Chara, Pacioretty come to greater level of understanding


Chara, Pacioretty come to greater level of understanding

LAS VEGAS, NV Zdeno Chara has stated many times that his incident with Max Pacioretty two years was a hockey play, and that it ended unfortunately for the Habs forward as he was wheeled out on a stretcher from the Bell Centre.

More than unfortunate the phrase horribly awry would also apply as it would for the actions of a blood-thirsty Montreal fan base that seemed intent on persecuting Chara after the incident.

But time heals all wounds, and the Bruins Captain was pleased to see Pacioretty named as one of the Masterton Trophy Finalists for Wednesdays NHL Awards ceremony at the Wynn Casino and Resort. Chara was there as a Norris Trophy finalist looking for his second career award, and the presence of both players was difficult to ignore 15 months after one horrendous hit intertwined them.

Hes been playing really well. Hes been a good player for Montreal, said Chara of Pacioretty. He came back really strong and has come back with a lot of confidence and support. Good for him.

Interestingly enough Pacioretty admitted on Wednesday hes come to an even greater level of understanding with the Bs 6-foot-9 defenseman. After their collision ended with the Habs forward smacking head-first into the Bell Centre stanchion, Chara reached out to Pacioretty to express regret over the Montreal grinders injuries.

It was appreciated on one level at the time, though Pacioretty was still understandably upset in the months that followed.

"It's kind of like a bad moment in my life that I want to get over, but I just seem to not be able to do it, said Pacioretty, who recovered courageously from a severe concussion and fracture vertebrae to finish with 33 goals and 65 points for the Canadiens last season. "I have talked to him. Hockey's a fast game and I've made mistakes. He admitted he made a mistake, so obviously there's no grudge from my point of view . . . and on my end."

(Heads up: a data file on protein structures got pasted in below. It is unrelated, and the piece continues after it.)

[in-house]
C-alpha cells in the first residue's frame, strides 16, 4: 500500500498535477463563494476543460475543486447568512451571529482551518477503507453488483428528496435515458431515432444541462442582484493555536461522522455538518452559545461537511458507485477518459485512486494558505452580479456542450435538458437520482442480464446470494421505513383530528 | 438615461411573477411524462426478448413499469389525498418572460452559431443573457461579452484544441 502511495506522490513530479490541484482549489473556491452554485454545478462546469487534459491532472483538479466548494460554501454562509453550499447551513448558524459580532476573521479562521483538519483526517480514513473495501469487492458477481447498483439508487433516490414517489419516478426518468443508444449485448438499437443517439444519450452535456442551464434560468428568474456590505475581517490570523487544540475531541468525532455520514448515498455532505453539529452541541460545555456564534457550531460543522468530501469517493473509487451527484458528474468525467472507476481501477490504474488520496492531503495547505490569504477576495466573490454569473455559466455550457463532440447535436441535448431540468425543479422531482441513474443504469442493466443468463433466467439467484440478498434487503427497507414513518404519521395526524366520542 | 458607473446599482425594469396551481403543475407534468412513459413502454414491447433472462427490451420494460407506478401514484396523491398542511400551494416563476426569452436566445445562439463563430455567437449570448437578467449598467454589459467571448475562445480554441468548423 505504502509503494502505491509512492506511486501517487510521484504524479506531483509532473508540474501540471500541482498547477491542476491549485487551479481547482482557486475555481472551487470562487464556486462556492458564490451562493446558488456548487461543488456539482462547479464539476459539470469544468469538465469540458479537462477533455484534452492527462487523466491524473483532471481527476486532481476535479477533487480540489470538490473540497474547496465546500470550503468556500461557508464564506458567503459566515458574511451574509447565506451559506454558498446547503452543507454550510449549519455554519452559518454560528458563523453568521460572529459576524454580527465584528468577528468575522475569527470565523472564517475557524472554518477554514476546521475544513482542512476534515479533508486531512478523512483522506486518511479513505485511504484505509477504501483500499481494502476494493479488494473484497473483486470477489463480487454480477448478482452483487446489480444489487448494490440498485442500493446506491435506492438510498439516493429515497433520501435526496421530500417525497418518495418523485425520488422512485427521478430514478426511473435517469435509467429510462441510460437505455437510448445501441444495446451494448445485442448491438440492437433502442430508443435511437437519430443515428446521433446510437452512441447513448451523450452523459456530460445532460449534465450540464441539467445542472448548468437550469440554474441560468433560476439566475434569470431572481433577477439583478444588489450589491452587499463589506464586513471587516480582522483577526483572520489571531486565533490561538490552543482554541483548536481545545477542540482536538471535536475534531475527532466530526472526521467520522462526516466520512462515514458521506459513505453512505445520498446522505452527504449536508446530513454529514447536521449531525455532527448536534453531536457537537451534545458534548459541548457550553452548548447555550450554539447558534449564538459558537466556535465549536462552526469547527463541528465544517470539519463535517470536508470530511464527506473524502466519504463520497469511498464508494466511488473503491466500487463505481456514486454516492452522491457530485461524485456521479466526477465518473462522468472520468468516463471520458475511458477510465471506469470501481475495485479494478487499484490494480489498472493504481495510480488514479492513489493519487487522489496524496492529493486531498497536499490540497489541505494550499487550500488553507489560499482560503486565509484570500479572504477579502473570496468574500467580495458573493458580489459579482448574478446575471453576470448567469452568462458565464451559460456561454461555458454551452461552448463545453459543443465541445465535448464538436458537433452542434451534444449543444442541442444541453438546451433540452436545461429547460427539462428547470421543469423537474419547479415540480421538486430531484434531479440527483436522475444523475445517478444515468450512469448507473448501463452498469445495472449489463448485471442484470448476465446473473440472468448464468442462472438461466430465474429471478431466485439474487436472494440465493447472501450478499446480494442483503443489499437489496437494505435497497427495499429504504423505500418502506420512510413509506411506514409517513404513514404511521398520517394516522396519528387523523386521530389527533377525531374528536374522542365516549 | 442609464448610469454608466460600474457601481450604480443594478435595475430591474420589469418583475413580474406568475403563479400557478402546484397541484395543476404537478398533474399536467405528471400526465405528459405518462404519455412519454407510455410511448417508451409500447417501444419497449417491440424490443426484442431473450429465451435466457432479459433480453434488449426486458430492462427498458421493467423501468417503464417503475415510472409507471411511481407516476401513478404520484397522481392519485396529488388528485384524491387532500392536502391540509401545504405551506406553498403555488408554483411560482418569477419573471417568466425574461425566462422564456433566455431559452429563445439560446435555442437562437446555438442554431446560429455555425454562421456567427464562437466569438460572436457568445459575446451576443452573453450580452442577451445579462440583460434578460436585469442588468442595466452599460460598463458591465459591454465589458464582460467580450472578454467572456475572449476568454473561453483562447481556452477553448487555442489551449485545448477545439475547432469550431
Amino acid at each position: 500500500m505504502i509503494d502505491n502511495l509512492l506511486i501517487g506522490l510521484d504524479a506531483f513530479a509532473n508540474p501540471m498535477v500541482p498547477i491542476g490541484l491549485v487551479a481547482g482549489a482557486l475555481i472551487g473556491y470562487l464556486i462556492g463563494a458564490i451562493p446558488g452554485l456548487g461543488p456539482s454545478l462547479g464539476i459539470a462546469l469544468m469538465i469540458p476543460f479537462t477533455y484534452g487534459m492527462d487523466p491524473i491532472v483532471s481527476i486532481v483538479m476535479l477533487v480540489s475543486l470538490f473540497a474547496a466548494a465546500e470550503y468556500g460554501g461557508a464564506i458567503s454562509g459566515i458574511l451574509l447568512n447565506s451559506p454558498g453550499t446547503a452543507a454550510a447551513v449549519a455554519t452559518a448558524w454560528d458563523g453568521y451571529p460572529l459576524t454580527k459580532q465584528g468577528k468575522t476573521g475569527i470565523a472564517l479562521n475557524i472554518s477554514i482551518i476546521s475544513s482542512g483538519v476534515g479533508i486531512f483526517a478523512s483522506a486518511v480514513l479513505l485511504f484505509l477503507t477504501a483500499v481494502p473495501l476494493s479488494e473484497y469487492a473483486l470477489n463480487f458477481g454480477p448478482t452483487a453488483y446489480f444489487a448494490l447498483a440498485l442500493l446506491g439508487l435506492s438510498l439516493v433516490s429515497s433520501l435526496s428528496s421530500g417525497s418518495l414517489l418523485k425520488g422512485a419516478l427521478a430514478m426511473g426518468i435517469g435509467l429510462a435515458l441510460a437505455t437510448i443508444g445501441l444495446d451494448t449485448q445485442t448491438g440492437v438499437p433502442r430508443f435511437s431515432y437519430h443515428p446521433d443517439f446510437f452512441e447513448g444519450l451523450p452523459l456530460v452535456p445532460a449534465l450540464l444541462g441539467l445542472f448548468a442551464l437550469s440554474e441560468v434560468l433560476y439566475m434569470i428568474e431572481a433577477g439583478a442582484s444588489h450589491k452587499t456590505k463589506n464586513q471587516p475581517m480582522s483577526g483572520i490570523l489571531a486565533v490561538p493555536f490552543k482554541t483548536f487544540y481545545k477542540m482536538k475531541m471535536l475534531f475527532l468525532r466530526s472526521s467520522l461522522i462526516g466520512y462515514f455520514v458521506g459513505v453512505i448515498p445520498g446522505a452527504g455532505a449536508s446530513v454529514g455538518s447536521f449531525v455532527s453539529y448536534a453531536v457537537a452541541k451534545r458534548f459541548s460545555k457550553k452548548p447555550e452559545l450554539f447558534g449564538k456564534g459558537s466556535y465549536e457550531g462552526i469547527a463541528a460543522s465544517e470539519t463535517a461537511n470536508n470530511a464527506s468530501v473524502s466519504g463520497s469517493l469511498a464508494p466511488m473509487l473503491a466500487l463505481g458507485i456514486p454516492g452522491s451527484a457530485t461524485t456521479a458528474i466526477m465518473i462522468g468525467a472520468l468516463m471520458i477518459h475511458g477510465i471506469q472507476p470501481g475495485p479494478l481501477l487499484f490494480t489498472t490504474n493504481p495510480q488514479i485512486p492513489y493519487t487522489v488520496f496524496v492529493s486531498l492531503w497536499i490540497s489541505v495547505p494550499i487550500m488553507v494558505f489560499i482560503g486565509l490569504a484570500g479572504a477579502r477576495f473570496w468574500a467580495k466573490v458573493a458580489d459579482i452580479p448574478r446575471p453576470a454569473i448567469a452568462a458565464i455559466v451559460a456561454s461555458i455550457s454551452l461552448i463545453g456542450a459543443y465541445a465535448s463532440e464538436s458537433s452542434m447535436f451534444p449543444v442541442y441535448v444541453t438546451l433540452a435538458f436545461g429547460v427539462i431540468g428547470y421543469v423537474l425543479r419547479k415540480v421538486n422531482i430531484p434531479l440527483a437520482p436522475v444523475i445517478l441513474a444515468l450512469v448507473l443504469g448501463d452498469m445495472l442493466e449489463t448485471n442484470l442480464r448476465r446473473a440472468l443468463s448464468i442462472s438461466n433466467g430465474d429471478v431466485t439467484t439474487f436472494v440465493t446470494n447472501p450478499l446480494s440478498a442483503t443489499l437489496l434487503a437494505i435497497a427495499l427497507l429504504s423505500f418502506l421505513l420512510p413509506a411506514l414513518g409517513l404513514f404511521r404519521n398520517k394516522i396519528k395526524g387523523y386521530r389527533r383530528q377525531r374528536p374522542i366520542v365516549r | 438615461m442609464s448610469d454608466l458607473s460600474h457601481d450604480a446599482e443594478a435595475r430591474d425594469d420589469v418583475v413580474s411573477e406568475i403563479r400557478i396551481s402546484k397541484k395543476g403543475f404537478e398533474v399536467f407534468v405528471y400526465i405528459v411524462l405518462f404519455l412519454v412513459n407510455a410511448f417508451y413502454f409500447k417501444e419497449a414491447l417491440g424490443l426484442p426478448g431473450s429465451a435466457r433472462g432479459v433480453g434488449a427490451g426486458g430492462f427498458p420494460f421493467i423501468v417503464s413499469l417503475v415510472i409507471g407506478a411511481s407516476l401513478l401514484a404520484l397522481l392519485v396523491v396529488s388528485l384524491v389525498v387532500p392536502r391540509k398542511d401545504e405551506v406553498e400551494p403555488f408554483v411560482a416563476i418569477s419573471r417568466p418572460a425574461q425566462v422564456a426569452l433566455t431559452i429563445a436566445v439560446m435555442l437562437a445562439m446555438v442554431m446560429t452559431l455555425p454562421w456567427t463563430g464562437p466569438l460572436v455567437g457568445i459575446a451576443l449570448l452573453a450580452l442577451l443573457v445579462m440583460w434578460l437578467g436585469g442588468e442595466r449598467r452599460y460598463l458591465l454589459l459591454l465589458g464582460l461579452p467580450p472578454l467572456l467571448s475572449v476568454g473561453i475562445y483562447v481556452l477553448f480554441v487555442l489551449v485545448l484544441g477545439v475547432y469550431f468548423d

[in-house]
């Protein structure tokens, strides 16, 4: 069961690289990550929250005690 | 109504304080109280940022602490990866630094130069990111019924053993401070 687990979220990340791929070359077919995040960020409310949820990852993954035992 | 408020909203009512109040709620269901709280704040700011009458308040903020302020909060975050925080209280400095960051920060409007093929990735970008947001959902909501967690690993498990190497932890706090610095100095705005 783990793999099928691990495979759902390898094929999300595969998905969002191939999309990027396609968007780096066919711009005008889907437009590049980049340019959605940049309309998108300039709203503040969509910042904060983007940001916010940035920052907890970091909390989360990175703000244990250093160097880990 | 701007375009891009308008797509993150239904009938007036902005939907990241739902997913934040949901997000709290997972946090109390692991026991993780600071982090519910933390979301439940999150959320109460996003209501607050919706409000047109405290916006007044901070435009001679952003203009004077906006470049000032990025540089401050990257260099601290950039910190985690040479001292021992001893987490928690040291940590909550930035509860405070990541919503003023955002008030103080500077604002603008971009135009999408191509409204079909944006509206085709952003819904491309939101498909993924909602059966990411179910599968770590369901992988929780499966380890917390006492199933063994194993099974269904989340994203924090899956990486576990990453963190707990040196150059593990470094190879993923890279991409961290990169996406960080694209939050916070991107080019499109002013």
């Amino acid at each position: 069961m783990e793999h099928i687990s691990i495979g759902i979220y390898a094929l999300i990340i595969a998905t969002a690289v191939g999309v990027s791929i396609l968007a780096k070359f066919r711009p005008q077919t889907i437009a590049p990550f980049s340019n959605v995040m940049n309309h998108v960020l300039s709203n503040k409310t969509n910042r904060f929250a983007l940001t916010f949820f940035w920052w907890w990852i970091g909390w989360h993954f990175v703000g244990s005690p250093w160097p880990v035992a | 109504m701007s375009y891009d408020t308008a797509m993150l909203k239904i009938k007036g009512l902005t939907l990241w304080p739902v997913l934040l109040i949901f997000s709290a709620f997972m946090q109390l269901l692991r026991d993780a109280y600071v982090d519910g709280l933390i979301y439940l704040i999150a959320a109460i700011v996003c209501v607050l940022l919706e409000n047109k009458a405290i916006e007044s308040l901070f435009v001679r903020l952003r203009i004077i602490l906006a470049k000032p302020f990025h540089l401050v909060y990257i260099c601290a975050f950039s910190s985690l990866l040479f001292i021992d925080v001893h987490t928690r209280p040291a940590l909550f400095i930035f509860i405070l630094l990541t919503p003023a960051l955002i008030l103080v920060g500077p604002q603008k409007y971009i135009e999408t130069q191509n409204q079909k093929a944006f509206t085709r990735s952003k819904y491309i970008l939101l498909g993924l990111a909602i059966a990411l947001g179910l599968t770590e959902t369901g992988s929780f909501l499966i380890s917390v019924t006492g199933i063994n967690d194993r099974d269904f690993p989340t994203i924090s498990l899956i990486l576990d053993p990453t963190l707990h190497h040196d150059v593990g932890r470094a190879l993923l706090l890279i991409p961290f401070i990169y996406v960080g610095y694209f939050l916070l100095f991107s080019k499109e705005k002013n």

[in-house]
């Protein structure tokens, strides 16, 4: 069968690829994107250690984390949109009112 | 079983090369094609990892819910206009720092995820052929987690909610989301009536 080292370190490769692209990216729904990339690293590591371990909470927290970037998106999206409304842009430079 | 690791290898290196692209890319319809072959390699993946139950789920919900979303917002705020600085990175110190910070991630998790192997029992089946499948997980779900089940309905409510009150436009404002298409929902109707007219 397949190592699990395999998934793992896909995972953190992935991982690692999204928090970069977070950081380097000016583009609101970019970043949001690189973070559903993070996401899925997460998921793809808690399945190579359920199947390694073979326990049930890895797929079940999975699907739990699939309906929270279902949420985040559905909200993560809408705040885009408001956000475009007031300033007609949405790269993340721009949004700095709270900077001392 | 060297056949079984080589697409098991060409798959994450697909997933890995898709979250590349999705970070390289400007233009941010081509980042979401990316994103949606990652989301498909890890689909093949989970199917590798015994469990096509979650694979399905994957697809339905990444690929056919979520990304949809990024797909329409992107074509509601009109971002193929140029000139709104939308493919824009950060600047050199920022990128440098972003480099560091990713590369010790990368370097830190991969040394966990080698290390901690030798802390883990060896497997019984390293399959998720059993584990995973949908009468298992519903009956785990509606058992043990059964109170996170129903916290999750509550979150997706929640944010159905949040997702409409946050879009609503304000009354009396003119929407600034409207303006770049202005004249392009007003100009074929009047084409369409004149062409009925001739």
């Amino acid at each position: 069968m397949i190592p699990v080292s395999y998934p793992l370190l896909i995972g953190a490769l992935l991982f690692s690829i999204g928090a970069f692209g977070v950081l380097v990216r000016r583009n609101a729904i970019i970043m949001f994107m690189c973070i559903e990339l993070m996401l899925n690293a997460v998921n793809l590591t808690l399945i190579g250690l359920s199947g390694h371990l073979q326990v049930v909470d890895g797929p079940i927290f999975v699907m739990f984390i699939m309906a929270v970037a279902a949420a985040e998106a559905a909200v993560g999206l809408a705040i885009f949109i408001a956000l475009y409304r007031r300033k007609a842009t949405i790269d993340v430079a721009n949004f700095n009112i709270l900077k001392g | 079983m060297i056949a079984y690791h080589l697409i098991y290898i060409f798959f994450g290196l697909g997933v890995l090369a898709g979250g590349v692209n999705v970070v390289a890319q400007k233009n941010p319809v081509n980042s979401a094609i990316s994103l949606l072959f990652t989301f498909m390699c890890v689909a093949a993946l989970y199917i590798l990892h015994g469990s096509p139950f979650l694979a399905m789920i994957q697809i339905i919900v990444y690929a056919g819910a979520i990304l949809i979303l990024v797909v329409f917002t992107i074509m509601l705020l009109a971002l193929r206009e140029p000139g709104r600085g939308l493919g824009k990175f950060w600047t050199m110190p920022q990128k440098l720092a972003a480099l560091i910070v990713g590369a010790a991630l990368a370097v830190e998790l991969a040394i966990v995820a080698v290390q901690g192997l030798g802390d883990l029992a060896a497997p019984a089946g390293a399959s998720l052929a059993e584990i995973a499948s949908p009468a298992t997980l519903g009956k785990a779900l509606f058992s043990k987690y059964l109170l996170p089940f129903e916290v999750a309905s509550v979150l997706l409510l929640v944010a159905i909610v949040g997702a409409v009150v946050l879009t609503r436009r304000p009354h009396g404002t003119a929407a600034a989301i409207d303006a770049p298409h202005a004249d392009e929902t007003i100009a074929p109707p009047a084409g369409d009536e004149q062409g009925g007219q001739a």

But Pacioretty has a much better understanding of the sentiment and the difficulty in making that phone call when he similarly apologized to Penguins defenseman Kris Letang this season.

Pacioretty was suspended three games for catching Letang in the head with a very questionable hit, and knew the onus was on him to accept responsibility when he was on the other end.

Its something the few, the unlucky players will experience in their careers full of collisions and near injuries.

Both Chara and Pacioretty now stand on a little bit more equal footing involved in hockey plays that went wrong, and the Bs defenseman accepts its something that can happen in the bruising NHL world.

We havent talked recently, but weve talked on a number of occasions. I think its pretty normal. We all play the game hard and we all want to win, said Chara. We all play tough. Its hockey and thats just the way that it goes, but at the end of the day we dont want to hurt anybody.

We dont want to make another guy go out on crutches or be out of the game. Its just the way it happens a lot of times. In a split-second you do something and you dont even have time to think about it. You just react to it. So its a great gesture for him to reach to Kris. Thats what we do as hockey players. We play hard, but were also humans. We dont want to hurt anybody on purpose.

Perhaps both Chara and Pacioretty will think twice in those split-second actions after being forced to make phone calls to victimized opponents. Thats what having respect for fellow players is all about.